PPS: More do-able? Go ogle "pulled" duck or spicey shredded duck with crepes, plum sauce, julienned spring onions & crispy veg. That was one thing we usta go OUT for - "Laughing Buddha", Blackheath, London - their speciality.

    The Laughing Buddha chinese Restaurant in London

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    Quote Originally Posted by NMScott View Post
    As it turns out, and I'm not sure what this says about me, but I find the Kennedy boxes to be really beautiful....
    NMScott: This is just to reassure you that there are at least a few of us here who share your preference. I admire, and admire greatly, the joinery and wood, and certainly the traditionalism, of a fine older Gerstner. But when it comes to buying a new chest, for the occasionally rough and thoroughly functional everyday usage of my shop boxes, I prefer the clean, basic utility of a Kennedy. It's quite a personal thing. It reminds me of having once walked into an acquaintance's living room and seeing an arm chair, one of those 18thC French looking jobs, made to an Old World standard of craftsmanship that anyone would envy, and knowing that it was not something for me to sit on. As to recommending a Gerstner/Kennedy choice for someone else, I'd want to know a fair amount about the type of person who is going to be on the receiving end.

    -Marty-

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    The non ball bearing slides aren’t a problem unless you fill them clear full with drills & toolbits. My near 50 year old top box with the itty-bitty pulls is still good to go.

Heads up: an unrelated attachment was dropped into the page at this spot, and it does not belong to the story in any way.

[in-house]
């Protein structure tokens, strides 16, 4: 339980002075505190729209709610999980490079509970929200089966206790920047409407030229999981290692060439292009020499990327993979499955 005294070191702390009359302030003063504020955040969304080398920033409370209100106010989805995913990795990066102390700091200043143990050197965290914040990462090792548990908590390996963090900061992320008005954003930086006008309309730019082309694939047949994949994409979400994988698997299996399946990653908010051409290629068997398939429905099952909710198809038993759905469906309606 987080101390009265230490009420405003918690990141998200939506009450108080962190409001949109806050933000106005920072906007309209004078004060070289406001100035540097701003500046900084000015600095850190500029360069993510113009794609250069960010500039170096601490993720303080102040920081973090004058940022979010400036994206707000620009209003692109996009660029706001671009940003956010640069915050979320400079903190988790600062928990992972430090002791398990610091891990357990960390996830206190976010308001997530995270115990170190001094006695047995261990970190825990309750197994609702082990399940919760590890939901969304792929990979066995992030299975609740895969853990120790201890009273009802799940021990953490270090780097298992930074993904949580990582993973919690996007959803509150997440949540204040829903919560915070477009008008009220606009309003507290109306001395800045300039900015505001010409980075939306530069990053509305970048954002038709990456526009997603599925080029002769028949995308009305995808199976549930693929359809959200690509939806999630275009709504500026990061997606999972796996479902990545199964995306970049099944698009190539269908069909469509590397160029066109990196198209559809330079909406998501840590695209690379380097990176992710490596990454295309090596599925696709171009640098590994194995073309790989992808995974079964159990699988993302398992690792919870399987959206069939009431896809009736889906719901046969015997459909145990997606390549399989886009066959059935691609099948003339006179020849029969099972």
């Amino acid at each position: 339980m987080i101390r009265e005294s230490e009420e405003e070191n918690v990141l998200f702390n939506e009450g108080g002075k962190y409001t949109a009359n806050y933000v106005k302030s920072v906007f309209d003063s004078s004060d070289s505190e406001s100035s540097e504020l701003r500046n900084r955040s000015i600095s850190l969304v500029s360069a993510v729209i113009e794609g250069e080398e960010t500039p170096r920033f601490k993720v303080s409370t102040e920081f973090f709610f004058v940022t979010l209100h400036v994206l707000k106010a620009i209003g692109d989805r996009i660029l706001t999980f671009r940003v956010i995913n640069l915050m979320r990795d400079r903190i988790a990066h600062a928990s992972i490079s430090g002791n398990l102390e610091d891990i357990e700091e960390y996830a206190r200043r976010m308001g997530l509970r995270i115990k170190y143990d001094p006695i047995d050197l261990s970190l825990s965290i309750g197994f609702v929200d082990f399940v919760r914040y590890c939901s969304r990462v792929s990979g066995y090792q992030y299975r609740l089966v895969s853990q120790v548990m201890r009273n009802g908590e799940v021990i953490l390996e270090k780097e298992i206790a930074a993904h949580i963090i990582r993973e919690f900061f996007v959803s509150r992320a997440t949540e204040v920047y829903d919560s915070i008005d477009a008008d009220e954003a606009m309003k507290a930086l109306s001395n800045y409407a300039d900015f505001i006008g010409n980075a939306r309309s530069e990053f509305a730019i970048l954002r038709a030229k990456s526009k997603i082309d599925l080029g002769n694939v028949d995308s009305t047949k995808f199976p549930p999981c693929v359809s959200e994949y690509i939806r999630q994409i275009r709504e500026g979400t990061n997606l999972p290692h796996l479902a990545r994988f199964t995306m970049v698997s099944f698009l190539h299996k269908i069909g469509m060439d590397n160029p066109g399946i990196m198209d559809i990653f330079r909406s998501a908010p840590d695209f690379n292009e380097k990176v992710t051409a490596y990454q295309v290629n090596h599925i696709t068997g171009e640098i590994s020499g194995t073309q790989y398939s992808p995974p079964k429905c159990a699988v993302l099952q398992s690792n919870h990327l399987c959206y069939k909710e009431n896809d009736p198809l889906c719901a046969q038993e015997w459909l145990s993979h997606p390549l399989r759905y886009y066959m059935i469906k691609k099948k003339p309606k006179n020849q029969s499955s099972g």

Hmmm… You gotta sister??? Don’t answer, I already gotta wife!

    Good luck,
    Matt

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    I'd much prefer a Lista cabinet over any overhyped Kennedy or Gerstner stuff. This is a real workhorse. Natually, the shop should have enough space for it.

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    i would suspect he already has in boxes what he needs. not knowing your price range but guessing around the small tool box range:

    if he has a surface grinder get him one of these
    A.K. Tooling Co. – End Mill Sharpening Fixture, Universal
    if he doesn't then get him one of those (sg)

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    I bought myself a Gerstner when I retired. My wife stole it from me and uses it for her jewelry box.

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    Quote Originally Posted by PeteM View Post
    If he doesn't already have a copy of the "Machinery's Handbook" might find a good condition older copy (Amazon, Bookfinder) and put that in the drawer meant for it. Some of the newest ones won't fit, so get either an older copy or one of the toolbox editions. Something even as early as 1950 will still be relevant. This might be the latest: